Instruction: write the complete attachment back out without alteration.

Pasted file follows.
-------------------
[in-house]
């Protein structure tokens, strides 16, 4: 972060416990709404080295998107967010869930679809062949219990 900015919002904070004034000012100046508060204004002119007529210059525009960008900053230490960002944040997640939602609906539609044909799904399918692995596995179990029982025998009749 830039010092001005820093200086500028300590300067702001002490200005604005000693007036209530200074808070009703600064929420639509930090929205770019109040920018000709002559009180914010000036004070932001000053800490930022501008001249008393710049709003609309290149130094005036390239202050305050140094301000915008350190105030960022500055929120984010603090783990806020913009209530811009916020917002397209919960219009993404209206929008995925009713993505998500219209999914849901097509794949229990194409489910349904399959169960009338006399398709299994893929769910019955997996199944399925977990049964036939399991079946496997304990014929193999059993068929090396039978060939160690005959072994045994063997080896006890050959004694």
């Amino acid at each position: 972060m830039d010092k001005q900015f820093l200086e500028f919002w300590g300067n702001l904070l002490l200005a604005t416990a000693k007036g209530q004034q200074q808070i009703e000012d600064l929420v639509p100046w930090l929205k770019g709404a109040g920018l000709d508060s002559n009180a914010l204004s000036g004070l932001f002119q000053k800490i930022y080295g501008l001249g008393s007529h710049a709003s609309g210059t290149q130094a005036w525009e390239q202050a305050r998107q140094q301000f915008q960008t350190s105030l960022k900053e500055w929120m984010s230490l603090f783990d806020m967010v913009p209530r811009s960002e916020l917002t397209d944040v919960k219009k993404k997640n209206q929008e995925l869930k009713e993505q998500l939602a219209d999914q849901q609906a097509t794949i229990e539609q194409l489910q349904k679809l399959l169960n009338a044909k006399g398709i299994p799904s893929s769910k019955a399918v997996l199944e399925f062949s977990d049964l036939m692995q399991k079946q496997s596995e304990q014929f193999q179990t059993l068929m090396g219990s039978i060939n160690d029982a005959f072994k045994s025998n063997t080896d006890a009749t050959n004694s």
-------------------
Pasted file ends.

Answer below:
[in-house]
């Protein structure tokens, strides 16, 4: 972060416990709404080295998107967010869930679809062949219990 900015919002904070004034000012100046508060204004002119007529210059525009960008900053230490960002944040997640939602609906539609044909799904399918692995596995179990029982025998009749 830039010092001005820093200086500028300590300067702001002490200005604005000693007036209530200074808070009703600064929420639509930090929205770019109040920018000709002559009180914010000036004070932001000053800490930022501008001249008393710049709003609309290149130094005036390239202050305050140094301000915008350190105030960022500055929120984010603090783990806020913009209530811009916020917002397209919960219009993404209206929008995925009713993505998500219209999914849901097509794949229990194409489910349904399959169960009338006399398709299994893929769910019955997996199944399925977990049964036939399991079946496997304990014929193999059993068929090396039978060939160690005959072994045994063997080896006890050959004694």
């Amino acid at each position: 972060m830039d010092k001005q900015f820093l200086e500028f919002w300590g300067n702001l904070l002490l200005a604005t416990a000693k007036g209530q004034q200074q808070i009703e000012d600064l929420v639509p100046w930090l929205k770019g709404a109040g920018l000709d508060s002559n009180a914010l204004s000036g004070l932001f002119q000053k800490i930022y080295g501008l001249g008393s007529h710049a709003s609309g210059t290149q130094a005036w525009e390239q202050a305050r998107q140094q301000f915008q960008t350190s105030l960022k900053e500055w929120m984010s230490l603090f783990d806020m967010v913009p209530r811009s960002e916020l917002t397209d944040v919960k219009k993404k997640n209206q929008e995925l869930k009713e993505q998500l939602a219209d999914q849901q609906a097509t794949i229990e539609q194409l489910q349904k679809l399959l169960n009338a044909k006399g398709i299994p799904s893929s769910k019955a399918v997996l199944e399925f062949s977990d049964l036939m692995q399991k079946q496997s596995e304990q014929f193999q179990t059993l068929m090396g219990s039978i060939n160690d029982a005959f072994k045994s025998n063997t080896d006890a009749t050959n004694s």